Speech delivered by Adv. J.H. (Johnny) De Lange, MP, Chairperson of the Portfolio Committee on Water and Environmental Affairs, on Annex VI to the Protocol on the Environmental Protection to the Antarctic Treaty: Liabilities arising from Environmental Emergencies, in the National Assembly Chamber, in Parliament

12 November 2013

Honourable Chairperson,
Honourable Ministers,
Honourable Deputy Ministers,
Honourable Members,
Comrades and Friends,
Ladies and Gentlemen,

I rise on this occasion on behalf of the Portfolio Committee on Water and Environmental Affairs (Portfolio Committee) to recommend the unconditional adoption of Annex VI to the Protocol on the Environmental Protection to the Antarctic Treaty: Liabilities arising from Environmental Emergencies, which has been unanimously adopted by all parties in the Portfolio Committee.

History and present status

The Antarctic Treaty System provides the framework for international co-operation under which various Conventions and Protocols regarding Antarctica were negotiated. The objective of the Antarctic Treaty (Treaty) is to regulate scientific research and the tourism potential of Antarctica to the benefit of all humankind and to preserve the use of the continent exclusively for peaceful purposes.

South Africa does not claim sovereignty over any Antarctic territory and does not recognise the right or claim to territorial sovereignty by any State. South Africa`s involvement within the Treaty and its subsidiary Conventions and Protocols are in line with the generally accepted scientific principles for Antarctica and our geographical proximity to Antarctica. The environment of Antarctica is significant because it has been changed very little by people. Scientists can study the area to find out how an environment evolved and still evolves, naturally, without human interference. This is relevant to us, as our knowledge of environmental behaviour and change is vital for shaping our management and conservation practices, which are critical for ensuring environmental sustainability in perpetuity, insofar as the needs of the future generations are concerned.

[The Treaty was signed on 1 December 1959 and entered into force on 12 June 1961. South Africa is an original signatory State, alongside 11 other Parties. Today, there are 47 Parties to the Treaty. The Treaty has proved itself to be one of the most forward-looking and successful international agreements of all time, effectively symbolising a model of international cooperation among nation States.]

It is important to note that several Protocols have since been successfully negotiated within the framework of the original Treaty, including:

  • The Convention on Conservation of Antarctic Seals (CCAS);
  • The Convention on Conservation of Antarctic Marine Living Resources (CCAMLR);
  • The Convention on Regulation of Antarctic Mineral Resource Activities (CRAMRA); and
  • The Protocol on Environmental Protection to the Antarctic Treaty (Madrid Protocol).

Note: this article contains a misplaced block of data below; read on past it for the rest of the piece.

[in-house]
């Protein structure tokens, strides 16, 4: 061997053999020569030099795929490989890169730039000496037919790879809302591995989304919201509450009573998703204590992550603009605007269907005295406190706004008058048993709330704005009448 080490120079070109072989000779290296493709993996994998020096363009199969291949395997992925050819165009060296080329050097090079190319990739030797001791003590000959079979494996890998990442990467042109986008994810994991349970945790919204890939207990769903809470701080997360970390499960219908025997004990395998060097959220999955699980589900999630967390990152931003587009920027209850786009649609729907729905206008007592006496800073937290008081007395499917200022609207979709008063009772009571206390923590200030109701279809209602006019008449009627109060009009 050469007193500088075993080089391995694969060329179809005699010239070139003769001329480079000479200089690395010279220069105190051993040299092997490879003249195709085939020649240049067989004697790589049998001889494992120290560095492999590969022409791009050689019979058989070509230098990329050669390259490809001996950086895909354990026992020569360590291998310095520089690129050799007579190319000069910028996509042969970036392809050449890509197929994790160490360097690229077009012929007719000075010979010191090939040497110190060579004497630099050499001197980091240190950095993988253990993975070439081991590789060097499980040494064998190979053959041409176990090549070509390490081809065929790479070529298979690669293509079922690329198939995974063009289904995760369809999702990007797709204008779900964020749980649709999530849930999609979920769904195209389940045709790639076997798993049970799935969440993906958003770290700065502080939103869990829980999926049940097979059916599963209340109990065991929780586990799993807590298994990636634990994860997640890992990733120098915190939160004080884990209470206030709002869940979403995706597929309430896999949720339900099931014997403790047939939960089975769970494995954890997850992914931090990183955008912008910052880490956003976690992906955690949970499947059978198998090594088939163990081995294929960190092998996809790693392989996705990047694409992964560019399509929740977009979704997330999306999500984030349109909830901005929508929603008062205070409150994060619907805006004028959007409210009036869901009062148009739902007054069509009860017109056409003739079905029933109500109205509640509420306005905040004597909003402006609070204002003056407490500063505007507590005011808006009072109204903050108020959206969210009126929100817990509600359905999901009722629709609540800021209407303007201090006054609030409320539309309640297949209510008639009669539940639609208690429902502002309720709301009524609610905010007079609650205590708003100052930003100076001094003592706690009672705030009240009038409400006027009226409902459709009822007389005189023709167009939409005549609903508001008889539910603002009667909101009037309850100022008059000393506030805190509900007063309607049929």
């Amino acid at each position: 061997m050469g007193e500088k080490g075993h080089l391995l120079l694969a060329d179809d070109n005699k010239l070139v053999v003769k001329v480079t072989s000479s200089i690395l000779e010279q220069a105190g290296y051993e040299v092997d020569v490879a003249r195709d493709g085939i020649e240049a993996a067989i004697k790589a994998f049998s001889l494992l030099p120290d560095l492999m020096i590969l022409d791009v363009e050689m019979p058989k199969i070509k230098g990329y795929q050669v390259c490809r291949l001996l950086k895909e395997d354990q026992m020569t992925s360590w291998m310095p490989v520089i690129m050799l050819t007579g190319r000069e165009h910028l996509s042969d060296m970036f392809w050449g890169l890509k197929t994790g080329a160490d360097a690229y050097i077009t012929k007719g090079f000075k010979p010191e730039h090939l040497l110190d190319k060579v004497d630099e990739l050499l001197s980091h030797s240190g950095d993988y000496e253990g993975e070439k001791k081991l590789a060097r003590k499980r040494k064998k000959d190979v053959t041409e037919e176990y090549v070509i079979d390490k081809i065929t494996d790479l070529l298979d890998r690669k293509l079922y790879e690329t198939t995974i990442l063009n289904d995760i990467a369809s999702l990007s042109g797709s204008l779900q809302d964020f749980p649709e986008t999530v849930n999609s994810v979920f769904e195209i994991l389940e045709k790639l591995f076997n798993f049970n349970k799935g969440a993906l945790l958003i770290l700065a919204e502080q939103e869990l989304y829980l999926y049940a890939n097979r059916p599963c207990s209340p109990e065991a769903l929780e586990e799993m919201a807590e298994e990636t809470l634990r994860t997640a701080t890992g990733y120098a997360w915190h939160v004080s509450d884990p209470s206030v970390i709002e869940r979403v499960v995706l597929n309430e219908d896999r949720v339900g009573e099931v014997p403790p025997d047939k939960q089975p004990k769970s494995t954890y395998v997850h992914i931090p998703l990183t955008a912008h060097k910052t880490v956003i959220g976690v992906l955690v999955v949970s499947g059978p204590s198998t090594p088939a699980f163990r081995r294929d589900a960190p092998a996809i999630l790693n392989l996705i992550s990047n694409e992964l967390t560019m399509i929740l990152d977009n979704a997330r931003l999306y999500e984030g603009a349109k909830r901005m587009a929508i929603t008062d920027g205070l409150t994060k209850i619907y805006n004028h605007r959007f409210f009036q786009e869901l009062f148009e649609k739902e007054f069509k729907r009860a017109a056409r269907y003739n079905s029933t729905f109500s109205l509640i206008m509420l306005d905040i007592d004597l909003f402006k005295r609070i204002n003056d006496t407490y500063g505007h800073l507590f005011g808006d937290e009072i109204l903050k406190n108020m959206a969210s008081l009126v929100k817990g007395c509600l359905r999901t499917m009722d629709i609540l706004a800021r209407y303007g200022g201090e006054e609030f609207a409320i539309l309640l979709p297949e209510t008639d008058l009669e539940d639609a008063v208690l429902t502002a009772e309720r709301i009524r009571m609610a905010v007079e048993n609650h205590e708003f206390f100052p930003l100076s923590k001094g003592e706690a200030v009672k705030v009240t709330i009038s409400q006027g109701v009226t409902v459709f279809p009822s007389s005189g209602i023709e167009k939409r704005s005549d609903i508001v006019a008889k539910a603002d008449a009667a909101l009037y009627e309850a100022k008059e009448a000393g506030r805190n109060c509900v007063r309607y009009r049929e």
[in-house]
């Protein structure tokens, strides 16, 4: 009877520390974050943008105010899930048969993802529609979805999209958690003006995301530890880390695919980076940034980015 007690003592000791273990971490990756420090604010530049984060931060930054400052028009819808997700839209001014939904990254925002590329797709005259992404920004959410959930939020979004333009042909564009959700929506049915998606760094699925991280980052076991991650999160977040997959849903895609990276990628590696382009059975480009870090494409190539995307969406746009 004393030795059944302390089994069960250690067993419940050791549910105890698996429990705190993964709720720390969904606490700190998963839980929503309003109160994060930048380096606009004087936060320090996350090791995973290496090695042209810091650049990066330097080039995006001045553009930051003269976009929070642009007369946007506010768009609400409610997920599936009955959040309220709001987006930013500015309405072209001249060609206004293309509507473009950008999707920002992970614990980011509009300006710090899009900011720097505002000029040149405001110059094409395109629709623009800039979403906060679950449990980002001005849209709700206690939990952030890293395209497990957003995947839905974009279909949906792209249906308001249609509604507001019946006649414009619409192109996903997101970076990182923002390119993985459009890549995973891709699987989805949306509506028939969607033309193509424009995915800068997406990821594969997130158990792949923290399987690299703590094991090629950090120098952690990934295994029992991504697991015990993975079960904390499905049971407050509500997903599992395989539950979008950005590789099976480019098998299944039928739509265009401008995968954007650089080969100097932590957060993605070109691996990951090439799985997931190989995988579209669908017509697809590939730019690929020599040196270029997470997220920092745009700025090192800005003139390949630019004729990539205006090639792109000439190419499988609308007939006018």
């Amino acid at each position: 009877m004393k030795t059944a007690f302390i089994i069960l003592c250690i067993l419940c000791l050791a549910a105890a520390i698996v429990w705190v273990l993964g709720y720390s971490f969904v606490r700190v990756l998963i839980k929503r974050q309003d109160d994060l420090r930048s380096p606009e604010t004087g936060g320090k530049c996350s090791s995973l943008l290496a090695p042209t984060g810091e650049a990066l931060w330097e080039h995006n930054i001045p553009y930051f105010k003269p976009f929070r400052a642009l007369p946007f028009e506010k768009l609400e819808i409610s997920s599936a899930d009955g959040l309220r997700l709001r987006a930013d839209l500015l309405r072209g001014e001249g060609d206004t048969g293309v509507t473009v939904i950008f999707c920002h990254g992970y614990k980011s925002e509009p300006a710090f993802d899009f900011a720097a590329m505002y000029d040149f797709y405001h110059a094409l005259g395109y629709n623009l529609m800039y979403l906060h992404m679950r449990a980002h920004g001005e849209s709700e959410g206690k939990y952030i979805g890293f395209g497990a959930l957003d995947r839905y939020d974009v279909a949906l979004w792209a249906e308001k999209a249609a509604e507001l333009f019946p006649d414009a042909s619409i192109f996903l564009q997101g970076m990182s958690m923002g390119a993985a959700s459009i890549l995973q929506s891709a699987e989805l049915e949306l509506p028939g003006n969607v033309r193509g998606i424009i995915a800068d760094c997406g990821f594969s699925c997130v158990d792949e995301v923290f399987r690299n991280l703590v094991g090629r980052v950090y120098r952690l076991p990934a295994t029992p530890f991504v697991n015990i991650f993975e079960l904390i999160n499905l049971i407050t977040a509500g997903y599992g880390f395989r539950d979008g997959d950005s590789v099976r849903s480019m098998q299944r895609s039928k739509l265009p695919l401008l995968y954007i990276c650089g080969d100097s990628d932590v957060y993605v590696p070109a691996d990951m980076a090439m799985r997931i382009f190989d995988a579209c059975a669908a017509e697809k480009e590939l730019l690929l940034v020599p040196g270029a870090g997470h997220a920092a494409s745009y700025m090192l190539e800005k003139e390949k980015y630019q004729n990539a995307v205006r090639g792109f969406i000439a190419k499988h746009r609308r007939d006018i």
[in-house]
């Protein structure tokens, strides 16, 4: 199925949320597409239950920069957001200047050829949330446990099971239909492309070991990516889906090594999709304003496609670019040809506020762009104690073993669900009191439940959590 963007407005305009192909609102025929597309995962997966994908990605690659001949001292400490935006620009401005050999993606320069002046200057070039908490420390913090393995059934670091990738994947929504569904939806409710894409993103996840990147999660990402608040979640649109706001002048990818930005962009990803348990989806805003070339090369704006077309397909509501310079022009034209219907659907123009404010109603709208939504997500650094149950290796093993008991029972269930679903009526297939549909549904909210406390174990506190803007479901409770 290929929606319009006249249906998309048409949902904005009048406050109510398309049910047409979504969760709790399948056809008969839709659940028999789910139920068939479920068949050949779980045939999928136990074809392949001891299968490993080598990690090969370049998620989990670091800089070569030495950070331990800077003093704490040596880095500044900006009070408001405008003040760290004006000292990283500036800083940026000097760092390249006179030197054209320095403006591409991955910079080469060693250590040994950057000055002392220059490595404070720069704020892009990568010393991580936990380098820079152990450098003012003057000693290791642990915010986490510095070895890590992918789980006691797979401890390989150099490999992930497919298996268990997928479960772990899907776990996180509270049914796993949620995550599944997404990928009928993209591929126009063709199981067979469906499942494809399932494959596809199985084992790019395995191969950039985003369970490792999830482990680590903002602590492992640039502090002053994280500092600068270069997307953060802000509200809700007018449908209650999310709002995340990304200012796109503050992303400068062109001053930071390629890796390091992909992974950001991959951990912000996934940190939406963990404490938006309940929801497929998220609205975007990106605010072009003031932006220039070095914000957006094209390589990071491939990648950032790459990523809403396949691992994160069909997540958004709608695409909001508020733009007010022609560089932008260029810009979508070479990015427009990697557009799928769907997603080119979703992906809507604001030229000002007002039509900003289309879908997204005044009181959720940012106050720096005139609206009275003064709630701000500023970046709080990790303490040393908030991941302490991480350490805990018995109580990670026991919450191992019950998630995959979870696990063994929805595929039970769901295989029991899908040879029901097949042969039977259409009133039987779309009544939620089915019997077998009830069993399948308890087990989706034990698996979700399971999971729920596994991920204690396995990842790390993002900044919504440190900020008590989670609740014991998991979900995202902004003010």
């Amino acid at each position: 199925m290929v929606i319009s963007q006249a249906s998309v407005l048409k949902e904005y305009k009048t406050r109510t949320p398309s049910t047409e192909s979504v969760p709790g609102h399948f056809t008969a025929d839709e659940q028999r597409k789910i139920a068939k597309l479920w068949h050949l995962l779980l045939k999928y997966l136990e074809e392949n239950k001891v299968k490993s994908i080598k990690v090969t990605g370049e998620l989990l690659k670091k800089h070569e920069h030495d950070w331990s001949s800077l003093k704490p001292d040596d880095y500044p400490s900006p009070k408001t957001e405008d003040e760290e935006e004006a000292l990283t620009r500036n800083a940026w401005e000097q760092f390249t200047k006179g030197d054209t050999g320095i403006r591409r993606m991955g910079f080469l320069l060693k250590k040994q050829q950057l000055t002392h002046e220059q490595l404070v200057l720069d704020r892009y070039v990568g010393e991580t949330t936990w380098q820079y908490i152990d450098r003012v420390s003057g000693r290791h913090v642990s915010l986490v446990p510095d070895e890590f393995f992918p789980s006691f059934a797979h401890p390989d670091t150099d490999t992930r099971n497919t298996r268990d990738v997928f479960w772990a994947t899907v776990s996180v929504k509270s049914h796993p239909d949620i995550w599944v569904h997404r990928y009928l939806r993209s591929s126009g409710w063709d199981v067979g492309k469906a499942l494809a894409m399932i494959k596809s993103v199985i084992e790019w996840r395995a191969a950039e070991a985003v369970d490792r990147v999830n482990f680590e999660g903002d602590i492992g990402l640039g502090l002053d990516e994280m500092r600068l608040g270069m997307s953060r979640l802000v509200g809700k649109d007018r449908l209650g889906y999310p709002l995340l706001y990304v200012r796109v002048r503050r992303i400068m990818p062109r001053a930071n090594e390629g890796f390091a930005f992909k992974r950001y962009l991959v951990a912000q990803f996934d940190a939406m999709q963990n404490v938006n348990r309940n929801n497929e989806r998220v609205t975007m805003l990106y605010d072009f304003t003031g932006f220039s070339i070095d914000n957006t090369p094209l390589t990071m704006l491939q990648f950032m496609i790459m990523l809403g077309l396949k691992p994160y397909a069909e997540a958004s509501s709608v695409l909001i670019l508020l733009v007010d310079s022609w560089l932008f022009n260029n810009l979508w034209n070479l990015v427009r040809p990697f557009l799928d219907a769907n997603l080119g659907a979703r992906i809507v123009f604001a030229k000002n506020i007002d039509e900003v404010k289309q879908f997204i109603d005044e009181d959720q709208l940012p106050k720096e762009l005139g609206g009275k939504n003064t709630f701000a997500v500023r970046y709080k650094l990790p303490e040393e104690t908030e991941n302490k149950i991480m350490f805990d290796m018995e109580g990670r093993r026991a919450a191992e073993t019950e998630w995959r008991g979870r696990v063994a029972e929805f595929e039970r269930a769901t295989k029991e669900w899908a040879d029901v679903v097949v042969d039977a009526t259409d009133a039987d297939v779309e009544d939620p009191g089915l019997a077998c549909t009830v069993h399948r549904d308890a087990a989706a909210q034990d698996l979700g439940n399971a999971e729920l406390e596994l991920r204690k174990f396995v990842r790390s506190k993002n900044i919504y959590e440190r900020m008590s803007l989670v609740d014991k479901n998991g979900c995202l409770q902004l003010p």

Adoption of Annexure VI to the Protocol on Environmental Protection to the Antarctic Treaty

Annex VI to the Protocol on the Environmental Protection to the Antarctic Treaty: Liabilities arising from Environmental Emergencies (Annex VI), also referred to as the Madrid Protocol, is the most recent instrument negotiated under the Treaty, and was introduced to Parliament for consideration of its ratification, in terms of section 231(2) of the Constitution of the Republic of South Africa of 1996. Annex VI creates a framework for Parties to require organisations or entities (whether governmental and non-governmental) that plan activities in the Antarctic Treaty area to develop and implement contingency plans to reduce the risk of environmental incidents when they occur.

South Africa has strong interests in preserving the pristine and sensitive Antarctic environment, its resources and also to limit the impact of human made environmental emergencies for future generations and for the betterment of humankind. The key focus of Annex VI is on environmental emergencies arising in the Antarctic Areas is, firstly and primarily, for South Africa to ensure compliance of its operators with certain preventative measure which will be put in place to reduce the risk of environmental emergencies, and secondly, enabling the South African government to claim expenses arising from clean-ups of operations launched from other countries directly from offending operator or from an international fund to be established. Without a system of compensation in place, the South African government would have to take such actions without any certainty that its expenses would be reimbursed by the responsible Parties.

Annex VI fully supports South Africa’s strategic interests, as it advances our goal of protecting the environment, establishes incentives for Antarctica operators to act responsibly, and provides for the reimbursement of costs incurred by our Government when it responds to environmental emergencies caused by others. The Annex will encourage operators to take greater steps to prevent environmental emergencies of especially oil spills. Ratifying Annex VI, which deals with “Liability Arising from Environmental Emergencies”, would provide South Africa with a unique opportunity to highlight and promote its excellent environmental protection image and hence give our nation a respectful voice in multilateral processes.

The Portfolio Committee, having considered the request for approval by Parliament of the aforementioned Annex VI, referred to it, recommends that the House ratify Annex VI to the Protocol on the Environmental Protection to the Antarctic Treaty.

I thank you.